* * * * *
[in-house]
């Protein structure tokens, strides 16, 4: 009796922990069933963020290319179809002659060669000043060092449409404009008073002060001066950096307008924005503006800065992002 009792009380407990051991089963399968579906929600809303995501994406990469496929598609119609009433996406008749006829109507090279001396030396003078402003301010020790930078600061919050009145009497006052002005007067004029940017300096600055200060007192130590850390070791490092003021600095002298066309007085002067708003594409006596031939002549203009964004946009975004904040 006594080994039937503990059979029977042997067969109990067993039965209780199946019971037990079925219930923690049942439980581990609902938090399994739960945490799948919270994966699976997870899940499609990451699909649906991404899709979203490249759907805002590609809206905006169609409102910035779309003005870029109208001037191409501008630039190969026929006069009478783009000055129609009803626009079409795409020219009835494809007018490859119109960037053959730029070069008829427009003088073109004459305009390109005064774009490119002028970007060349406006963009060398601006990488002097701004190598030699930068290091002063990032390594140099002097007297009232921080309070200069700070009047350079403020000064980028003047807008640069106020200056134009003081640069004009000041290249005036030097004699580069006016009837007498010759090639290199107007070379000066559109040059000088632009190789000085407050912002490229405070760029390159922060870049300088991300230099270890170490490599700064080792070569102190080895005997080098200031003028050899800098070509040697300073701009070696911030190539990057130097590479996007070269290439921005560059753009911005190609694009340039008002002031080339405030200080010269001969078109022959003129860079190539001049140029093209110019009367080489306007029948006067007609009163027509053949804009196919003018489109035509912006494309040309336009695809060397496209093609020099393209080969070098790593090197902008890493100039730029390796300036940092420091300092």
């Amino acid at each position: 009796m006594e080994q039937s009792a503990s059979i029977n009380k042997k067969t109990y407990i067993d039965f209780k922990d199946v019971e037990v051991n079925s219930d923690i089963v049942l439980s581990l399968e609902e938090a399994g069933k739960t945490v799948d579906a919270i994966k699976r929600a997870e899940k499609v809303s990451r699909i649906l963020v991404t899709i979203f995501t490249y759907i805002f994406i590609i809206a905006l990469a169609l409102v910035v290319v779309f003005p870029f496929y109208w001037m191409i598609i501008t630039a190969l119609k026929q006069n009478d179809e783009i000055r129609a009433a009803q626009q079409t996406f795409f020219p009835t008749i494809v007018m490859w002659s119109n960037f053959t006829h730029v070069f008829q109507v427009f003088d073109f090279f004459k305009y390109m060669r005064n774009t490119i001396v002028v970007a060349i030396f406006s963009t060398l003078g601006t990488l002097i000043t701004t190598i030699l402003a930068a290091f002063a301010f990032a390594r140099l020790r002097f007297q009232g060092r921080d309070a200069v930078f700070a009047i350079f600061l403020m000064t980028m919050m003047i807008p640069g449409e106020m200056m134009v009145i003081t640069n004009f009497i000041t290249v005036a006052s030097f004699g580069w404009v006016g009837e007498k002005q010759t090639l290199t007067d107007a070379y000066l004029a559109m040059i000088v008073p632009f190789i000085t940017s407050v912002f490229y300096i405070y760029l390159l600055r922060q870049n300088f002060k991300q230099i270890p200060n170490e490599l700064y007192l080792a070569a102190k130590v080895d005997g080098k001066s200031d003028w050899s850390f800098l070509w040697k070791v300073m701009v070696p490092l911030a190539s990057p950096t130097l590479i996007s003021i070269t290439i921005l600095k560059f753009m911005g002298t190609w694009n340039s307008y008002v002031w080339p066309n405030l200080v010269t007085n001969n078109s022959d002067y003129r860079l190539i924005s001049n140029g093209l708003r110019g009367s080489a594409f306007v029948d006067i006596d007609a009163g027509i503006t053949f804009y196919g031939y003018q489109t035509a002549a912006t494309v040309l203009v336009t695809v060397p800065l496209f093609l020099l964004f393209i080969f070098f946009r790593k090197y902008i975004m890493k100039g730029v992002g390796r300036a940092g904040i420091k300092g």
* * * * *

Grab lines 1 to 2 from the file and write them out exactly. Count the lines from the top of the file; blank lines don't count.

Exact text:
[in-house]
């Protein structure tokens, strides 16, 4: 009796922990069933963020290319179809002659060669000043060092449409404009008073002060001066950096307008924005503006800065992002 009792009380407990051991089963399968579906929600809303995501994406990469496929598609119609009433996406008749006829109507090279001396030396003078402003301010020790930078600061919050009145009497006052002005007067004029940017300096600055200060007192130590850390070791490092003021600095002298066309007085002067708003594409006596031939002549203009964004946009975004904040 006594080994039937503990059979029977042997067969109990067993039965209780199946019971037990079925219930923690049942439980581990609902938090399994739960945490799948919270994966699976997870899940499609990451699909649906991404899709979203490249759907805002590609809206905006169609409102910035779309003005870029109208001037191409501008630039190969026929006069009478783009000055129609009803626009079409795409020219009835494809007018490859119109960037053959730029070069008829427009003088073109004459305009390109005064774009490119002028970007060349406006963009060398601006990488002097701004190598030699930068290091002063990032390594140099002097007297009232921080309070200069700070009047350079403020000064980028003047807008640069106020200056134009003081640069004009000041290249005036030097004699580069006016009837007498010759090639290199107007070379000066559109040059000088632009190789000085407050912002490229405070760029390159922060870049300088991300230099270890170490490599700064080792070569102190080895005997080098200031003028050899800098070509040697300073701009070696911030190539990057130097590479996007070269290439921005560059753009911005190609694009340039008002002031080339405030200080010269001969078109022959003129860079190539001049140029093209110019009367080489306007029948006067007609009163027509053949804009196919003018489109035509912006494309040309336009695809060397496209093609020099393209080969070098790593090197902008890493100039730029390796300036940092420091300092």